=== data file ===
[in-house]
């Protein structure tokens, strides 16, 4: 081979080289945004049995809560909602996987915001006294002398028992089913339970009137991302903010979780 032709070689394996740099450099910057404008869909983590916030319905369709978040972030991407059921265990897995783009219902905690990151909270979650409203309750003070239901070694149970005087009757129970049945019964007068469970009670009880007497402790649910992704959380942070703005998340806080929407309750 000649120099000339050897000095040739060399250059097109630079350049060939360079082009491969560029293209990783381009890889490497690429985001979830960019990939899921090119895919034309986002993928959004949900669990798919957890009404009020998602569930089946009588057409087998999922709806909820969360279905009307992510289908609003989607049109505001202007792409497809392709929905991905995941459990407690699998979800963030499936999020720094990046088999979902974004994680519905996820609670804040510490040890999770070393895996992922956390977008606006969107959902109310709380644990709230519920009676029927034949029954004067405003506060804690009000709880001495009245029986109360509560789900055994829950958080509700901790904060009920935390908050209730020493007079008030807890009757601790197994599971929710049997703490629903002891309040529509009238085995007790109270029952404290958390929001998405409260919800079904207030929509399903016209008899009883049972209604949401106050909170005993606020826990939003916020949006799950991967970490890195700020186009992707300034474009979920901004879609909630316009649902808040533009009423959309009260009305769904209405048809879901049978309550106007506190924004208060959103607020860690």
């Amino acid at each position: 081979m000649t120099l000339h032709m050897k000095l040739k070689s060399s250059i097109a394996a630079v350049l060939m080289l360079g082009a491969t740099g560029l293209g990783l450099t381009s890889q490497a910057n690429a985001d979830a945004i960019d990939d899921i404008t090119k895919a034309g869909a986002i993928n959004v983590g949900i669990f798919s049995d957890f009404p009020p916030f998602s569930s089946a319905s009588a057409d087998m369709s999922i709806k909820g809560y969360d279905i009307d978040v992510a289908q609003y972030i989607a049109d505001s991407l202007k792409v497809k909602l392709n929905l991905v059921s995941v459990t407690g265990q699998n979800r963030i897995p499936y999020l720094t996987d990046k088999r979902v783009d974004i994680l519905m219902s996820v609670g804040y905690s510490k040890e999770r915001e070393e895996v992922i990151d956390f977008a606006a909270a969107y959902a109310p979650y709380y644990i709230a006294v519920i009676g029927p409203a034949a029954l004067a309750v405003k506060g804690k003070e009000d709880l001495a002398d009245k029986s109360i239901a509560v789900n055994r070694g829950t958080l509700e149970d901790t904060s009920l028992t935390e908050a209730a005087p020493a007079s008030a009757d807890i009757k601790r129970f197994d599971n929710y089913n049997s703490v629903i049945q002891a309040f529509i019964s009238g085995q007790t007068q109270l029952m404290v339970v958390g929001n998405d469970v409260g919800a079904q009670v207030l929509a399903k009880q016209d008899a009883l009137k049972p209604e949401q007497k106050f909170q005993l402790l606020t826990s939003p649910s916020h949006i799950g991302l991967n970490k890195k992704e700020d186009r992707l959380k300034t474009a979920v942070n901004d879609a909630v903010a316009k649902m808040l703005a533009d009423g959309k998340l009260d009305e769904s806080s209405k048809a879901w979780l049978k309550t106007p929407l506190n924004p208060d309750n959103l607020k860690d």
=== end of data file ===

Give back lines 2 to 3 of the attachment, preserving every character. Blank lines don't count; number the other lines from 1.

């Protein structure tokens, strides 16, 4: 081979080289945004049995809560909602996987915001006294002398028992089913339970009137991302903010979780 032709070689394996740099450099910057404008869909983590916030319905369709978040972030991407059921265990897995783009219902905690990151909270979650409203309750003070239901070694149970005087009757129970049945019964007068469970009670009880007497402790649910992704959380942070703005998340806080929407309750 000649120099000339050897000095040739060399250059097109630079350049060939360079082009491969560029293209990783381009890889490497690429985001979830960019990939899921090119895919034309986002993928959004949900669990798919957890009404009020998602569930089946009588057409087998999922709806909820969360279905009307992510289908609003989607049109505001202007792409497809392709929905991905995941459990407690699998979800963030499936999020720094990046088999979902974004994680519905996820609670804040510490040890999770070393895996992922956390977008606006969107959902109310709380644990709230519920009676029927034949029954004067405003506060804690009000709880001495009245029986109360509560789900055994829950958080509700901790904060009920935390908050209730020493007079008030807890009757601790197994599971929710049997703490629903002891309040529509009238085995007790109270029952404290958390929001998405409260919800079904207030929509399903016209008899009883049972209604949401106050909170005993606020826990939003916020949006799950991967970490890195700020186009992707300034474009979920901004879609909630316009649902808040533009009423959309009260009305769904209405048809879901049978309550106007506190924004208060959103607020860690």
């Amino acid at each position: 081979m000649t120099l000339h032709m050897k000095l040739k070689s060399s250059i097109a394996a630079v350049l060939m080289l360079g082009a491969t740099g560029l293209g990783l450099t381009s890889q490497a910057n690429a985001d979830a945004i960019d990939d899921i404008t090119k895919a034309g869909a986002i993928n959004v983590g949900i669990f798919s049995d957890f009404p009020p916030f998602s569930s089946a319905s009588a057409d087998m369709s999922i709806k909820g809560y969360d279905i009307d978040v992510a289908q609003y972030i989607a049109d505001s991407l202007k792409v497809k909602l392709n929905l991905v059921s995941v459990t407690g265990q699998n979800r963030i897995p499936y999020l720094t996987d990046k088999r979902v783009d974004i994680l519905m219902s996820v609670g804040y905690s510490k040890e999770r915001e070393e895996v992922i990151d956390f977008a606006a909270a969107y959902a109310p979650y709380y644990i709230a006294v519920i009676g029927p409203a034949a029954l004067a309750v405003k506060g804690k003070e009000d709880l001495a002398d009245k029986s109360i239901a509560v789900n055994r070694g829950t958080l509700e149970d901790t904060s009920l028992t935390e908050a209730a005087p020493a007079s008030a009757d807890i009757k601790r129970f197994d599971n929710y089913n049997s703490v629903i049945q002891a309040f529509i019964s009238g085995q007790t007068q109270l029952m404290v339970v958390g929001n998405d469970v409260g919800a079904q009670v207030l929509a399903k009880q016209d008899a009883l009137k049972p209604e949401q007497k106050f909170q005993l402790l606020t826990s939003p649910s916020h949006i799950g991302l991967n970490k890195k992704e700020d186009r992707l959380k300034t474009a979920v942070n901004d879609a909630v903010a316009k649902m808040l703005a533009d009423g959309k998340l009260d009305e769904s806080s209405k048809a879901w979780l049978k309550t106007p929407l506190n924004p208060d309750n959103l607020k860690d």